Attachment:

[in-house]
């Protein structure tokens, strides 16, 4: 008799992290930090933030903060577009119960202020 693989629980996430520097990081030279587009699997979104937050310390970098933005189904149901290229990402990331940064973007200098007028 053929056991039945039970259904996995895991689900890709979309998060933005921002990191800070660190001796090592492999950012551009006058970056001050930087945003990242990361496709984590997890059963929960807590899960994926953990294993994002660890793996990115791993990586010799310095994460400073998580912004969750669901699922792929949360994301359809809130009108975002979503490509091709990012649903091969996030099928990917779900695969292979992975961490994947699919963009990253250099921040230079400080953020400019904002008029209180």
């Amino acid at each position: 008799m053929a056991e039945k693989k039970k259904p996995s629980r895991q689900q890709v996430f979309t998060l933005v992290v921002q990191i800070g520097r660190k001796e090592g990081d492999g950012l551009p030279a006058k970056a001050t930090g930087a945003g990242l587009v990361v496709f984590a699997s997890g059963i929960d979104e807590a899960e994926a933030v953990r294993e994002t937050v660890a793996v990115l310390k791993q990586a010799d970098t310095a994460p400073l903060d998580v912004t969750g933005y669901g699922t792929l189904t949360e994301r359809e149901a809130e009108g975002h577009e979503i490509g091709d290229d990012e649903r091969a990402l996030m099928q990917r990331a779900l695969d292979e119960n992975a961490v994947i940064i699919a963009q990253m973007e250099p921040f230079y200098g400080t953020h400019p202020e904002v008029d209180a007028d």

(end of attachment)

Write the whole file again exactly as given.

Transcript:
[in-house]
């Protein structure tokens, strides 16, 4: 008799992290930090933030903060577009119960202020 693989629980996430520097990081030279587009699997979104937050310390970098933005189904149901290229990402990331940064973007200098007028 053929056991039945039970259904996995895991689900890709979309998060933005921002990191800070660190001796090592492999950012551009006058970056001050930087945003990242990361496709984590997890059963929960807590899960994926953990294993994002660890793996990115791993990586010799310095994460400073998580912004969750669901699922792929949360994301359809809130009108975002979503490509091709990012649903091969996030099928990917779900695969292979992975961490994947699919963009990253250099921040230079400080953020400019904002008029209180």
């Amino acid at each position: 008799m053929a056991e039945k693989k039970k259904p996995s629980r895991q689900q890709v996430f979309t998060l933005v992290v921002q990191i800070g520097r660190k001796e090592g990081d492999g950012l551009p030279a006058k970056a001050t930090g930087a945003g990242l587009v990361v496709f984590a699997s997890g059963i929960d979104e807590a899960e994926a933030v953990r294993e994002t937050v660890a793996v990115l310390k791993q990586a010799d970098t310095a994460p400073l903060d998580v912004t969750g933005y669901g699922t792929l189904t949360e994301r359809e149901a809130e009108g975002h577009e979503i490509g091709d290229d990012e649903r091969a990402l996030m099928q990917r990331a779900l695969d292979e119960n992975a961490v994947i940064i699919a963009q990253m973007e250099p921040f230079y200098g400080t953020h400019p202020e904002v008029d209180a007028d």